Patients on drug had significant weight gain, reduced sweat chloride and were less likely to experience a pulmonary exacerbation
BETHESDA, Md., Feb. 23, 2011 /PRNewswire-USNewswire/ -- The Cystic Fibrosis Foundation and Vertex Pharmaceuticals announced today that VX-770, an oral medicine in development that targets the defective protein that causes cystic fibrosis, showed promising results in a Phase 3 clinical trial.
The trial was designed to evaluate patients age 12 and up who carry at least one copy of a CF mutation called G551D. The study included 161 patients who received at least one dose of VX-770 or placebo.
Patients who took the drug, compared to those on placebo, showed a marked improvement in lung function at 24 weeks, which was sustained for the duration of the 48-week trial.
Patients also showed improvement across all key secondary endpoints in the study, including reduced likelihood of experiencing a pulmonary exacerbation, decreased respiratory symptoms and improved weight gain. Each of these areas is critically important to the health of people with CF.
In addition, average sweat chloride levels of patients on VX-770 dropped toward normal levels, while those on placebo did not change—indicating the drug is impacting the underlying defect in CF. Excessive sweat chloride (salt) is a key clinical indicator of CF.
VX-770 is being developed by Vertex, and was discovered in collaboration with the CF Foundation, which provided substantial support to Vertex throughout the development process, including an approximately $75 million investment.
About four percent of people with CF carry the G551D mutation. More studies are needed to determine whether other CF mutations may benefit from VX-770.
"These results are highly encouraging. They provide scientific evidence that support our long-standing belief that targeting the underlying defect of CF may have a profound effect on the disease," said Robert J. Beall, Ph.D., president and CEO of the Cystic Fibrosis Foundation. "We have much more to do to end the suffering caused by this disease, but these data are extremely exciting, especially for people with the G551D mutation and their families. The results also offer significant hope that a similar approach to treatment may help the majority of patients living with CF."
The Phase 3 data support Vertex's plan to submit a New Drug Application for VX-770 to the U.S. Food and Drug Administration (FDA) in the second half of 2011. Generally, the FDA takes between 6 and 12 months to review and rule on a drug application.
"The Cystic Fibrosis Foundation has played an instrumental role in our more than 10-year effort to discover and develop potential new CF medicines such as VX-770," said Matthew W. Emmens, chairman, president and CEO of Vertex. "The data announced today reflect a significant investment of time, dollars and scientific expertise from both Vertex and the CF Foundation, and we look forward to working closely with the Foundation as we seek to bring VX-770 to people with CF."
Said Preston W. Campbell III, M.D., executive vice president for medical affairs of the Cystic Fibrosis Foundation: "As a physician who has treated CF patients for many years, the VX-770 results are more than just numbers -- they represent hope." He added, "It's not surprising that patients felt better on the drug because of the magnitude of lung function improvement and weight gain. These are important clinical outcomes, and the fact they were maintained through 48 weeks is very encouraging."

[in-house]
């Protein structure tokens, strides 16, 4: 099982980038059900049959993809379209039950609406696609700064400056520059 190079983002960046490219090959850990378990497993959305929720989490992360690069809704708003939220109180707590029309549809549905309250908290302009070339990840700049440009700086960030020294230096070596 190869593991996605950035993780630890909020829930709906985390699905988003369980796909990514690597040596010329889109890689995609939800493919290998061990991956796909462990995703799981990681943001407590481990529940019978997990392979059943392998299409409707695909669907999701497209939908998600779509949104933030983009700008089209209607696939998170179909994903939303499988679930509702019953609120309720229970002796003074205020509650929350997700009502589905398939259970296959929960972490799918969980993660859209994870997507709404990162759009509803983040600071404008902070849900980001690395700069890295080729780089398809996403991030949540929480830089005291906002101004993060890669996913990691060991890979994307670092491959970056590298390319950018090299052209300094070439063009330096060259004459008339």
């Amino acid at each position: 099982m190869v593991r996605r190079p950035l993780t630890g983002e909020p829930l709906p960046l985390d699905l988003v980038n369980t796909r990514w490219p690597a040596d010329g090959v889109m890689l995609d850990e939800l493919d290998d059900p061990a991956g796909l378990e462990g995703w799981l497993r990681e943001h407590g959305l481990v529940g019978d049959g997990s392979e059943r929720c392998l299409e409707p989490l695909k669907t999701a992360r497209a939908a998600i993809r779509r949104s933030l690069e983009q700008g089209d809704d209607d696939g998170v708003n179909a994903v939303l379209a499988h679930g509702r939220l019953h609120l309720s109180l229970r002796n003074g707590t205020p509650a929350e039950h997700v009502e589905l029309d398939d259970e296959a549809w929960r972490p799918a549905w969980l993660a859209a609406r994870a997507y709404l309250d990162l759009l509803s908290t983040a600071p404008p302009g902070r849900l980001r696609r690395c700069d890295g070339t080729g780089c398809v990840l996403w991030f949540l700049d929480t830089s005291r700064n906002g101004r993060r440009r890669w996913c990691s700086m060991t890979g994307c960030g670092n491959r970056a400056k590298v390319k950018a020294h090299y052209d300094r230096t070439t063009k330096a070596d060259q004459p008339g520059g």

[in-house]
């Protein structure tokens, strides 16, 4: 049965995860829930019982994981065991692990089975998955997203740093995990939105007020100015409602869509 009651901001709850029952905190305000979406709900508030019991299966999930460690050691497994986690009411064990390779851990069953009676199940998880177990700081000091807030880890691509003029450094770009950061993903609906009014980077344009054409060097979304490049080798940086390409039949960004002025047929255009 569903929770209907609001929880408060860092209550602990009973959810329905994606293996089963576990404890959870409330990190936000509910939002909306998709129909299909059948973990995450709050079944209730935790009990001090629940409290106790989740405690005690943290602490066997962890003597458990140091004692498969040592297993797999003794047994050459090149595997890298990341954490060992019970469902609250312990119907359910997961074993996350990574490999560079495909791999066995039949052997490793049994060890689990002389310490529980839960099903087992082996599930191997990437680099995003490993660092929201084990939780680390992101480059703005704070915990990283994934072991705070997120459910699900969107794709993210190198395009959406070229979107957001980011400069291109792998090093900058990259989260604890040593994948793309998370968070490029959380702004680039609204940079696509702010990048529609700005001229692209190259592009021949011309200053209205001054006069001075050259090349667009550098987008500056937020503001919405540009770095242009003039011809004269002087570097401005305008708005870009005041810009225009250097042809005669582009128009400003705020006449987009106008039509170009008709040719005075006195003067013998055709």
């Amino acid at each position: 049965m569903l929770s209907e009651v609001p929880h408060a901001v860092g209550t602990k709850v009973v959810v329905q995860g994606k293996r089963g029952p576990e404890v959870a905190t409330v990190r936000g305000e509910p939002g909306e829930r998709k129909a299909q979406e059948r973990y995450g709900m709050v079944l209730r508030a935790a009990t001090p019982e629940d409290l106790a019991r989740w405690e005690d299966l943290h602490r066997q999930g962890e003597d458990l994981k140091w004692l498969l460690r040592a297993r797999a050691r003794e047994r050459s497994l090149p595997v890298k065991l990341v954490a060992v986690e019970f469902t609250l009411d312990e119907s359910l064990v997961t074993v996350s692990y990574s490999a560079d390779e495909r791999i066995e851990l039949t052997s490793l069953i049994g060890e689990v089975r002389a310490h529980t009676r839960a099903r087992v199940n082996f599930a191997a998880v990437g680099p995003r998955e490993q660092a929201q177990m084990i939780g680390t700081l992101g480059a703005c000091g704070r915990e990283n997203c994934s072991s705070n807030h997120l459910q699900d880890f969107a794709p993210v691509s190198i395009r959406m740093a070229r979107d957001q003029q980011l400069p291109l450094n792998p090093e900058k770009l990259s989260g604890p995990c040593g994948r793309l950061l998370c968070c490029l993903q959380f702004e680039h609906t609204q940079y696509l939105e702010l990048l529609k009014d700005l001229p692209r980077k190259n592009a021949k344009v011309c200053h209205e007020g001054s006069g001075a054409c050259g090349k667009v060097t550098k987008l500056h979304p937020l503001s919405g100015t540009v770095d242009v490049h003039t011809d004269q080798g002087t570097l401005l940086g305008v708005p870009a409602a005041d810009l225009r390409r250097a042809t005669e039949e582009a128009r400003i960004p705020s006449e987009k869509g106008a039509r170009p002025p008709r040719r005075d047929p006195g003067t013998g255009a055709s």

Developing a therapy for individuals with the most common CF mutation, Delta F508, remains a top priority of the CF Foundation. A Phase 2 trial for those with Delta F508 is underway to test VX-770 in combination with a drug known as VX-809. Like VX-770, VX-809 resulted from discovery efforts between Vertex and the CF Foundation. Laboratory studies suggest a combination of the two drugs may be more beneficial than either one alone. Results of this clinical trial are expected later this year.
In addition, the CF Foundation is expanding its medical research program by $100 million over the next five years to focus on developing therapies, known as CFTR modulators, which address the underlying defect.
Vertex's VX-770 Phase 3 program involves three different clinical trials, including the trial for people age 12 and up with the G551D mutation described above. In addition, a VX-770 trial of children ages 6 to 11 with the G551D mutation is ongoing and results are expected in mid-2011. The company also announced results for a trial evaluating VX-770 in patients with two copies of the Delta F508 mutation. Safety was the study's primary focus, and adverse events were similar between the VX-770 and placebo groups in the study. Patients did not show a clinically meaningful improvement in lung function, although sweat chloride improved by a small amount.
Results from all three studies will be part of the drug application Vertex will submit to the FDA.
About the Cystic Fibrosis Foundation
The Cystic Fibrosis Foundation is the world's leader in the search for a cure for cystic fibrosis. The Foundation funds more CF research than any other organization, and nearly every CF drug available today was made possible because of Foundation support. Based in Bethesda, Md., the Foundation also supports and accredits a national care center network that has been recognized by the National Institutes of Health as a model of care for a chronic disease. The CF Foundation is a donor-supported nonprofit organization. For more information, go to www.cff.org.
SOURCE Cystic Fibrosis Foundation